The Hundred-Year House is a great sweeping saga about the Devohr family, and the seat of all their dysfunction, Laurelfield. Once a burgeoning artists’ colony in the 1920’s, frequented by luminaries of the time, the backdrop for inspiration, romance, violence and mystery; now sits decaying and forgotten.
Rebecca Makkai hints at the family’s haunting past with the first sentences:
“For a ghost story, the tale of Violet Saville Devohr was vague and underwhelming. She had lived, she was unhappy, and she died by her own hand somewhere in that vast house.”
Mayhem and mystery unravel over three generations of Devohr women as the house and its provenance looms over their lives and ultimately their happiness. Zee is Violet’s great-granddaughter, a Marxist scholar who is embarrassed by her family, and Grace, Zee’s mother and Violet’s daughter, and the current owner of Laurelfield. Both women grapple with trying to define their place, and their identity apart from the grim history of the family estate.
Makkai chronicles the life cycle of the house into four pivotal years: 1999, 1955, 1929 and 1900. With each year we are given a peek into the lives of one of the Devohr women. In 1999, Zee and her husband Doug move into the carriage house on the property while he works on book about Edwin Parfitt, a poet who may or may not have stayed at Laurelfield while it was an artists colony. In 1955, Grace is a newly married woman to a man her family despises, but she loves him despite this. Grace has taken refuge from her family’s disapproval and her husband’s temper in the attic of Laurelfield, the place where her grandmother took her life. While living there, the house and the grounds become a sanctuary for her but in reality it is a crumbling vestige of its former self. In 1929, shortly after the stock market crashes, Laurelfield is struggling to remain relevant as an arts colony. The staff and resident artists, including Edwin Parfitt, are desperate to convince Gamby Devohr (Violet’s son) that the estate is still profitable. And finally in 1900, when Augustus Devohr buys the land on which he will build his family estate or as his wife saw “it as a prison in the wilderness”, the story’s turbulent beginning is revealed.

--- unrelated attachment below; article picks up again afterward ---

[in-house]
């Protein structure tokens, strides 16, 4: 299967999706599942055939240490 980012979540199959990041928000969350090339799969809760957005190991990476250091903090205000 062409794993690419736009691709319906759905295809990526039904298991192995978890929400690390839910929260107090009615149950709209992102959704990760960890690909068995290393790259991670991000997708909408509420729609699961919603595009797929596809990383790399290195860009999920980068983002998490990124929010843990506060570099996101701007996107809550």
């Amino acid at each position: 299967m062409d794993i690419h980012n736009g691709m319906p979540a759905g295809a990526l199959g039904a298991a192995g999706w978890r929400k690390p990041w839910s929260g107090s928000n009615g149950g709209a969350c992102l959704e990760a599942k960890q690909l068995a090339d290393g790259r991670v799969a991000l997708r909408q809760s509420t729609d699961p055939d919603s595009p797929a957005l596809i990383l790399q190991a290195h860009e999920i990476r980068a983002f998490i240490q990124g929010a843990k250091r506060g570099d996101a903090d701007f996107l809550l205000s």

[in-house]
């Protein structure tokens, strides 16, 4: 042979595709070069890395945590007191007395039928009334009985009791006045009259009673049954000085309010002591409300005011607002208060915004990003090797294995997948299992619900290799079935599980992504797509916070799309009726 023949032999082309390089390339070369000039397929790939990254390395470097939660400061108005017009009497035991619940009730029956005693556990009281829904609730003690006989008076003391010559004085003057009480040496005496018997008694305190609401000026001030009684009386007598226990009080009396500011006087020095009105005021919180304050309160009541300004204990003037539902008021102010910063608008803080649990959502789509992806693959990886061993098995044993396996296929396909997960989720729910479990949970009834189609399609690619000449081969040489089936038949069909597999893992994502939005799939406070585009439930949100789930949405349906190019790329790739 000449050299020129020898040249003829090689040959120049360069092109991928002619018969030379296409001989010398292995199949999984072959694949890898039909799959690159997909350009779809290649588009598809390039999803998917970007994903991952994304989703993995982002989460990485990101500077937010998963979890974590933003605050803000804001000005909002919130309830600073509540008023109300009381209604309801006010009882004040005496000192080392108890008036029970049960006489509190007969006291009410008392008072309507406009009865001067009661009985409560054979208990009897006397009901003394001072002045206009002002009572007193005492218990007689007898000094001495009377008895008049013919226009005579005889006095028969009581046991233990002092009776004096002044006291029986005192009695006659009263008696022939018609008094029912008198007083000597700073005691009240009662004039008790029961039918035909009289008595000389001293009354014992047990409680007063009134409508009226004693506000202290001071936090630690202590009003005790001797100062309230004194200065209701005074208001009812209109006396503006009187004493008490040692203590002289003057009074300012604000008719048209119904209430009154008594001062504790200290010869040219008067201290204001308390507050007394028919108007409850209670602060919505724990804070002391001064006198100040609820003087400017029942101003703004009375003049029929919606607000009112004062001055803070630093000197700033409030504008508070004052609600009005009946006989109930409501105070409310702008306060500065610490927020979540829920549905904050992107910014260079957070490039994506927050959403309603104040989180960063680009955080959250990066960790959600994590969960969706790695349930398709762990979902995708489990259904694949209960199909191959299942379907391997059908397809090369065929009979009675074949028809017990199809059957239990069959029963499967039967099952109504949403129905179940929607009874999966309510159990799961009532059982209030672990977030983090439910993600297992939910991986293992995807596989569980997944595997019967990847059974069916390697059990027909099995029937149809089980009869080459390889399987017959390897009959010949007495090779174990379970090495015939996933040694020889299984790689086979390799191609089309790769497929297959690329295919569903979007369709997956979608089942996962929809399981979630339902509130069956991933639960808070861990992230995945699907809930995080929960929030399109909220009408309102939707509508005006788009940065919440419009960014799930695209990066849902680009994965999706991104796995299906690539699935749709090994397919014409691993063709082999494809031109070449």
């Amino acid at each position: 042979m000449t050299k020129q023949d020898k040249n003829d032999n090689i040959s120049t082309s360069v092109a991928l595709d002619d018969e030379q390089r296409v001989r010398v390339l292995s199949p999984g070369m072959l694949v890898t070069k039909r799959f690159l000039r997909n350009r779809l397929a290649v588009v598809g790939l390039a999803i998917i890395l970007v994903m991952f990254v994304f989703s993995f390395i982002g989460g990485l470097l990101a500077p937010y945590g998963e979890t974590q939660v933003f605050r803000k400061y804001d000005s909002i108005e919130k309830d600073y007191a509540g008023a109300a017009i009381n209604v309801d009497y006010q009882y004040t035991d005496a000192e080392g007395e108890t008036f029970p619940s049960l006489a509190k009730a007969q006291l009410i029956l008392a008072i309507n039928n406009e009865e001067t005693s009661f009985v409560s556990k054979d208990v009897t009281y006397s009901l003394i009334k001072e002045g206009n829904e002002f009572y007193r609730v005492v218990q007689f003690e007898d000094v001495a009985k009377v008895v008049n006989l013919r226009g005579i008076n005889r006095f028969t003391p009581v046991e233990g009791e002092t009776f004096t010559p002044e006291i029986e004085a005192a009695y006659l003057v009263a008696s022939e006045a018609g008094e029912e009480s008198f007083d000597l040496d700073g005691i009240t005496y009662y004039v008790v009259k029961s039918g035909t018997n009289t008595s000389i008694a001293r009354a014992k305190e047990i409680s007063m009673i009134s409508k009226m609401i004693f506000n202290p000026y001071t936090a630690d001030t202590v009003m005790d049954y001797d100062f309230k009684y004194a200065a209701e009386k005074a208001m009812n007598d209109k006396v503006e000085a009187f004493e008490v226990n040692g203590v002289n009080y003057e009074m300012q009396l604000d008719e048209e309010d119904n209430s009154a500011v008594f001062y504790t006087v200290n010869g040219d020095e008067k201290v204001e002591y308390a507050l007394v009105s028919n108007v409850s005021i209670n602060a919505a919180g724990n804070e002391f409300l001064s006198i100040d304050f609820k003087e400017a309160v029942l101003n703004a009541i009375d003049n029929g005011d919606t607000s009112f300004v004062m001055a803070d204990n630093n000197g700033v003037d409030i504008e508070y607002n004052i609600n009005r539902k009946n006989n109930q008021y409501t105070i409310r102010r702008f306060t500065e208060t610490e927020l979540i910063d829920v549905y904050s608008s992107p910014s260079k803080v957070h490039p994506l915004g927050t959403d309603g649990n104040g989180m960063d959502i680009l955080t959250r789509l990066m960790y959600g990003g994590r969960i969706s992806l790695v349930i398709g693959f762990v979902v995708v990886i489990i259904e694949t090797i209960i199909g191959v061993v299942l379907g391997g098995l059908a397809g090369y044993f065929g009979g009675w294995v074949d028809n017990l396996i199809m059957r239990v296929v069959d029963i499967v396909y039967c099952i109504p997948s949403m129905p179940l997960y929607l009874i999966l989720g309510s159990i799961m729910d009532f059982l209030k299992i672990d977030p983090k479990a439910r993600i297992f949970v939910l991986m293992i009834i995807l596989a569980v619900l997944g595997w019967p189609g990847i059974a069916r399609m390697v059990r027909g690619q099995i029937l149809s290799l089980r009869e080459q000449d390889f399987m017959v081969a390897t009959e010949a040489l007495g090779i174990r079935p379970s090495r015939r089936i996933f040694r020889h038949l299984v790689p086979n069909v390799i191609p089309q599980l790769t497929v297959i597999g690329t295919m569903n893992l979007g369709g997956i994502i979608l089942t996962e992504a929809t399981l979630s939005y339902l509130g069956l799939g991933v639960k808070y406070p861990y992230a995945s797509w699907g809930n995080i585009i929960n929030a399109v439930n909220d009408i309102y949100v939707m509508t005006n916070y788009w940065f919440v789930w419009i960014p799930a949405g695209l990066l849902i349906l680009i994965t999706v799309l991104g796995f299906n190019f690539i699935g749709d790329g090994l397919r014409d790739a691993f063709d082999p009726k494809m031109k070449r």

In a mere 338 pages, The Hundred Year House, is at its’ core a story about a family whose history is colorful, ugly and full of secrets. It is an engaging novel that warrants a second read.
Formats Available: Book (Regular Type, Large Type)
Reviewed by Carolyn, Crescent Hill Branch